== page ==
Forget sour. The news about the health value of grapes just keeps getting sweeter.

Researchers at the Mt. Sinai School of Medicine in New York published a paper in 2008 that suggests grape seed extract might well slow down the onset and degenerative effects of Alzheimer’s disease. Certain polyphenol compounds in grape seed extract thought to prevent plaque buildup in cells that otherwise leads to the brain impairment of Alzhemer’s.

The Mt. Sinai scientists used a grape seed extract product marketed as MegaNatural-AZ by Polyphenolics, a supplement company that in part supported the study. The federal government’s National Center for Complementary and Alternative Medicine, provided additional grant money. Polyphenolic compounds are a category of antioxidants also abundant in wine, tea, chocolate and some fruits and vegetables.

Two specific compounds were deemed most effective in fighting Alzheimer’s: catechin and epicatechin.

The five-month study, published in The Journal of Neuroscience, studied the positive effects of the grape seed extract in mice that were manipulated to develop Alzheimer’s tendencies. But the grape seed extract appeared to stave off development of life-diminishing symptoms. Two specific antioxidant polyphenols, catechin and epicatechin, were deemed to be most effective and also are plentiful in tea and cocoa.

What’s promising about catechin and epicatechin is that it worked well on the mice in small doses and the Mt. Sinai researchers extrapolated that it wouldn’t require huge doses for humans, either. In contrast, resveratrol, the active ingredient in red wine associated with health benefits, is believed to most valuable in higher doses than most doctors feel at all comfortable recommending to patients who might develop Alzheimer’s.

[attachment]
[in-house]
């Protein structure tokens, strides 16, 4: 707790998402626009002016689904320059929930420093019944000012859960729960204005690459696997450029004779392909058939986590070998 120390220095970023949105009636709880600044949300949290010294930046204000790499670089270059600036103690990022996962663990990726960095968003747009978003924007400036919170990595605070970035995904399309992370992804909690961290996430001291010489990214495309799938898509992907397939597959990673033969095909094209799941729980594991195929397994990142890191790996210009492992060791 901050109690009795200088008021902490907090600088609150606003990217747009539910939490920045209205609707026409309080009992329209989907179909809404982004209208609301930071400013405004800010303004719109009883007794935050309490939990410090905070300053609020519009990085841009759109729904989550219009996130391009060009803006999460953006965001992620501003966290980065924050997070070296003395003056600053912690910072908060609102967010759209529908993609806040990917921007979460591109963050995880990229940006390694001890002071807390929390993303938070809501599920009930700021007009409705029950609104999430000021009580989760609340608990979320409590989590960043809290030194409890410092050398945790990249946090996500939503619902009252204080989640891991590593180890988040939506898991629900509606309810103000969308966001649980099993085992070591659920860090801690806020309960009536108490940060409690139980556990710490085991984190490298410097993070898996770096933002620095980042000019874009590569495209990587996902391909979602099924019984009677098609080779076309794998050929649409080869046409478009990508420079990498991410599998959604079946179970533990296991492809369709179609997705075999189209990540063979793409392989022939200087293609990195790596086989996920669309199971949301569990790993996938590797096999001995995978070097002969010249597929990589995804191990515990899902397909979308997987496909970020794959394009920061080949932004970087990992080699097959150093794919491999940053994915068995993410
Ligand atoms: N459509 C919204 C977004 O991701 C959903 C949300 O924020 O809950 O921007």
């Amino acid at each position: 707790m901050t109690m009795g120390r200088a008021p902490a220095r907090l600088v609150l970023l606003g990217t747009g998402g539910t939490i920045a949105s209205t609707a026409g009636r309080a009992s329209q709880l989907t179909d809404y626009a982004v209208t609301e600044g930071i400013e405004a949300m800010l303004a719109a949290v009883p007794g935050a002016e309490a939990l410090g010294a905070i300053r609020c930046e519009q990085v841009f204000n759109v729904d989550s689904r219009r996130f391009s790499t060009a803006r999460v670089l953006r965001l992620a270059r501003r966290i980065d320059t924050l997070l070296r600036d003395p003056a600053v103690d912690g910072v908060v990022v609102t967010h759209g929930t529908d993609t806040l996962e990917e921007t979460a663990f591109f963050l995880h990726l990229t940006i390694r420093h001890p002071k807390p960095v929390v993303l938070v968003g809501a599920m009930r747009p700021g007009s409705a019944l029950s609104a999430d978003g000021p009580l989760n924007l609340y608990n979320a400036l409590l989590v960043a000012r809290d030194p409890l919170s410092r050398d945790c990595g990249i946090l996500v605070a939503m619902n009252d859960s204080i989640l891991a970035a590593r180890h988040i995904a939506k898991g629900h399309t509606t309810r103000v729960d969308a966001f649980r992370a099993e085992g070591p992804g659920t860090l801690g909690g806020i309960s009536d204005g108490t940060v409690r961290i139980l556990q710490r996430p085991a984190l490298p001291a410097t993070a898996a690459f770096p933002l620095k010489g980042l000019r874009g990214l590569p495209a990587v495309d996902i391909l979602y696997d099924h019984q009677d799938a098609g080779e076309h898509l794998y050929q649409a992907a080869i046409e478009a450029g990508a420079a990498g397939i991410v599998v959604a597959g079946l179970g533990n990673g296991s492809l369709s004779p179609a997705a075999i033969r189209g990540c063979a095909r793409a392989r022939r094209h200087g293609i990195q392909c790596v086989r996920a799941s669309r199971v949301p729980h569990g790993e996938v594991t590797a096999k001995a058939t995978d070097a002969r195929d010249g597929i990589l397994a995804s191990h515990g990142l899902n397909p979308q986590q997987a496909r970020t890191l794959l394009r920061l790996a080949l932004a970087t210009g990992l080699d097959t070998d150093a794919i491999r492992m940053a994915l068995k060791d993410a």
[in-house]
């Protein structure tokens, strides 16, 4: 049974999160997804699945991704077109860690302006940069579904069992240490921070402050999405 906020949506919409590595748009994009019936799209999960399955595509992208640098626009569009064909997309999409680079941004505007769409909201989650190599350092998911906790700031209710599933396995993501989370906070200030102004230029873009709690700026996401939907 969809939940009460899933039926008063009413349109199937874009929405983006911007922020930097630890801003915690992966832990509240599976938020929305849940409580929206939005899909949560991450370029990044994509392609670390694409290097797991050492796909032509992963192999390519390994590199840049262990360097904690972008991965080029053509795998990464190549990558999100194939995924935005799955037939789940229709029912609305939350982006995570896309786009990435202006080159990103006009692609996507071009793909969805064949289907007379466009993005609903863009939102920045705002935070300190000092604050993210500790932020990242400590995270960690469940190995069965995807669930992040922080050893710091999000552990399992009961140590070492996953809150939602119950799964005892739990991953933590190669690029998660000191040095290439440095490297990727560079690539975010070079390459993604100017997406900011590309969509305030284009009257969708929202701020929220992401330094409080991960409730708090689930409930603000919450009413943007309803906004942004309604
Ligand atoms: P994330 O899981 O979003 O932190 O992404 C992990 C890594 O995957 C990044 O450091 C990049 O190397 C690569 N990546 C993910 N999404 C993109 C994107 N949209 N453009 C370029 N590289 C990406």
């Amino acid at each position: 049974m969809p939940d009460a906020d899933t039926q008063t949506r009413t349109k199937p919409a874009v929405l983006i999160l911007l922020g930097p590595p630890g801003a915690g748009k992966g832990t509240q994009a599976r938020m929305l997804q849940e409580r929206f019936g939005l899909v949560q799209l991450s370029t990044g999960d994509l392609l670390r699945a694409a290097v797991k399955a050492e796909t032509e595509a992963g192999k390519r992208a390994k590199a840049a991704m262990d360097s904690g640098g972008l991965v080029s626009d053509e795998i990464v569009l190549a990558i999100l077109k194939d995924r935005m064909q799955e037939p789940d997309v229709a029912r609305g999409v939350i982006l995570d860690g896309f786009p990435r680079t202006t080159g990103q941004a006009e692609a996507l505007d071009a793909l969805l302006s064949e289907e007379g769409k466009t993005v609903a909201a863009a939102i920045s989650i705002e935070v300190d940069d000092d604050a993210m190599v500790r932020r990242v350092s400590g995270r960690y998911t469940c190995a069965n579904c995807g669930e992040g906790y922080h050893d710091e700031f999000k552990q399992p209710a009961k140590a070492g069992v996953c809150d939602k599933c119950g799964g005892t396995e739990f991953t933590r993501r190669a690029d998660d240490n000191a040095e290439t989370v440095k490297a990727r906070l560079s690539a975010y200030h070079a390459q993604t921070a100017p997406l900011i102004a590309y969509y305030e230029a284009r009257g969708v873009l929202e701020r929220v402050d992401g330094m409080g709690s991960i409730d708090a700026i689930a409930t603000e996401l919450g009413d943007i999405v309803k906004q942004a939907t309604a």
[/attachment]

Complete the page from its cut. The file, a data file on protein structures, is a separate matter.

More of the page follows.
“The potential of natural compounds to provide real health benefits to brain function is only now beginning to realized by brain researchers,” said Gary Arendash, a Ph.D. researcher at the Byrd Alzheimer’s Institute who was not affiliated with the study. “The lesson they may eventually learn is that sometimes you just can’t improve upon Mother Nature.”

Of course, more research will be needed to determine the potential for grape seed extract in humans. Along with identifying how much antioxidants to take, a pressing question is when should someone with a family history or other Alzheimer’s risk begin a course of grape seed extract.

The beauty of incorporating nature into our diet and health-style is that we don’t necessarily have to wait for those research studies to be completed. Finding ways to use grape seed oil in cooking, fresh grapes (maybe even with seeds) and grape seed extract seems like good ideas.

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